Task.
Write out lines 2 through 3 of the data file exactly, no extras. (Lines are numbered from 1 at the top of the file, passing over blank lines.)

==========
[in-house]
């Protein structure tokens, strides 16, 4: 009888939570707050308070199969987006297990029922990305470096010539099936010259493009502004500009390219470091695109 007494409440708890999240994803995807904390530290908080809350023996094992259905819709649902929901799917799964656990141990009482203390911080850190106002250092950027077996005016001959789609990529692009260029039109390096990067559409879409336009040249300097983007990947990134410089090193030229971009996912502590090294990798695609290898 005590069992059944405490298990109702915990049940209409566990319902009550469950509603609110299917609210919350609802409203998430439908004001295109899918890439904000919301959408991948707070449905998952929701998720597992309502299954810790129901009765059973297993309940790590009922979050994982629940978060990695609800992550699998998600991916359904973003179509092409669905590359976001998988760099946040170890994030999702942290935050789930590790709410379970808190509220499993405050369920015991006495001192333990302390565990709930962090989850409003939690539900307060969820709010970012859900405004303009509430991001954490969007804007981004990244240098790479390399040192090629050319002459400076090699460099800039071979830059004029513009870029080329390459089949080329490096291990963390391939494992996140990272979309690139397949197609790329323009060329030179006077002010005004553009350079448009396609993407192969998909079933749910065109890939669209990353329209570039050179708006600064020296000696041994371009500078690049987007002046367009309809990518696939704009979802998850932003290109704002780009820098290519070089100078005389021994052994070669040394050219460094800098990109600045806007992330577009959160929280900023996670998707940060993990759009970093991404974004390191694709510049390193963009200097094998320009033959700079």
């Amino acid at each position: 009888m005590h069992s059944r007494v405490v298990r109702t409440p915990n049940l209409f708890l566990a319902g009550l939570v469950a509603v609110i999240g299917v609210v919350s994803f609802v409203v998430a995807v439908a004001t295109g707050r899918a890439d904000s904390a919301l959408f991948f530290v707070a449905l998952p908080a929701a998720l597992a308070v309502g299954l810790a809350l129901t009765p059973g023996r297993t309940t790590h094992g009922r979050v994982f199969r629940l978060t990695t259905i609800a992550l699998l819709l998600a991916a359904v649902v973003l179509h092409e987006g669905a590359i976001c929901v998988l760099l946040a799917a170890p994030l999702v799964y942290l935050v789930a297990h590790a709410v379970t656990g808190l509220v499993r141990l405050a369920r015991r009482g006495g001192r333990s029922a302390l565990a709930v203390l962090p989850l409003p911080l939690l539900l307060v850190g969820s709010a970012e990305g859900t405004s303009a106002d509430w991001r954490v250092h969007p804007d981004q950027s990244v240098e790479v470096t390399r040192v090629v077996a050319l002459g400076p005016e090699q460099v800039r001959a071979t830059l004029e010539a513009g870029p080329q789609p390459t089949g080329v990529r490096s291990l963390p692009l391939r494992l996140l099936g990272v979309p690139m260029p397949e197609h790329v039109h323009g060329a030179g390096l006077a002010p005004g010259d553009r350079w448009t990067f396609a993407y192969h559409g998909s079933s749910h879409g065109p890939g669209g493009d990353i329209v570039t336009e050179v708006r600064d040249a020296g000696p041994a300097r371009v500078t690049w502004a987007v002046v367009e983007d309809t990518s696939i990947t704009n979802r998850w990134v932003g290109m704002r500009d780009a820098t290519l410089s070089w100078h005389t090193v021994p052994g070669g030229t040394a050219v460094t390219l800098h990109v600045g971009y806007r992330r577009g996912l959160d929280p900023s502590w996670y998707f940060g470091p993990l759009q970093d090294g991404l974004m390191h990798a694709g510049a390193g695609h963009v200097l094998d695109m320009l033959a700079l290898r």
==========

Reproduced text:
């Protein structure tokens, strides 16, 4: 009888939570707050308070199969987006297990029922990305470096010539099936010259493009502004500009390219470091695109 007494409440708890999240994803995807904390530290908080809350023996094992259905819709649902929901799917799964656990141990009482203390911080850190106002250092950027077996005016001959789609990529692009260029039109390096990067559409879409336009040249300097983007990947990134410089090193030229971009996912502590090294990798695609290898 005590069992059944405490298990109702915990049940209409566990319902009550469950509603609110299917609210919350609802409203998430439908004001295109899918890439904000919301959408991948707070449905998952929701998720597992309502299954810790129901009765059973297993309940790590009922979050994982629940978060990695609800992550699998998600991916359904973003179509092409669905590359976001998988760099946040170890994030999702942290935050789930590790709410379970808190509220499993405050369920015991006495001192333990302390565990709930962090989850409003939690539900307060969820709010970012859900405004303009509430991001954490969007804007981004990244240098790479390399040192090629050319002459400076090699460099800039071979830059004029513009870029080329390459089949080329490096291990963390391939494992996140990272979309690139397949197609790329323009060329030179006077002010005004553009350079448009396609993407192969998909079933749910065109890939669209990353329209570039050179708006600064020296000696041994371009500078690049987007002046367009309809990518696939704009979802998850932003290109704002780009820098290519070089100078005389021994052994070669040394050219460094800098990109600045806007992330577009959160929280900023996670998707940060993990759009970093991404974004390191694709510049390193963009200097094998320009033959700079």
């Amino acid at each position: 009888m005590h069992s059944r007494v405490v298990r109702t409440p915990n049940l209409f708890l566990a319902g009550l939570v469950a509603v609110i999240g299917v609210v919350s994803f609802v409203v998430a995807v439908a004001t295109g707050r899918a890439d904000s904390a919301l959408f991948f530290v707070a449905l998952p908080a929701a998720l597992a308070v309502g299954l810790a809350l129901t009765p059973g023996r297993t309940t790590h094992g009922r979050v994982f199969r629940l978060t990695t259905i609800a992550l699998l819709l998600a991916a359904v649902v973003l179509h092409e987006g669905a590359i976001c929901v998988l760099l946040a799917a170890p994030l999702v799964y942290l935050v789930a297990h590790a709410v379970t656990g808190l509220v499993r141990l405050a369920r015991r009482g006495g001192r333990s029922a302390l565990a709930v203390l962090p989850l409003p911080l939690l539900l307060v850190g969820s709010a970012e990305g859900t405004s303009a106002d509430w991001r954490v250092h969007p804007d981004q950027s990244v240098e790479v470096t390399r040192v090629v077996a050319l002459g400076p005016e090699q460099v800039r001959a071979t830059l004029e010539a513009g870029p080329q789609p390459t089949g080329v990529r490096s291990l963390p692009l391939r494992l996140l099936g990272v979309p690139m260029p397949e197609h790329v039109h323009g060329a030179g390096l006077a002010p005004g010259d553009r350079w448009t990067f396609a993407y192969h559409g998909s079933s749910h879409g065109p890939g669209g493009d990353i329209v570039t336009e050179v708006r600064d040249a020296g000696p041994a300097r371009v500078t690049w502004a987007v002046v367009e983007d309809t990518s696939i990947t704009n979802r998850w990134v932003g290109m704002r500009d780009a820098t290519l410089s070089w100078h005389t090193v021994p052994g070669g030229t040394a050219v460094t390219l800098h990109v600045g971009y806007r992330r577009g996912l959160d929280p900023s502590w996670y998707f940060g470091p993990l759009q970093d090294g991404l974004m390191h990798a694709g510049a390193g695609h963009v200097l094998d695109m320009l033959a700079l290898r």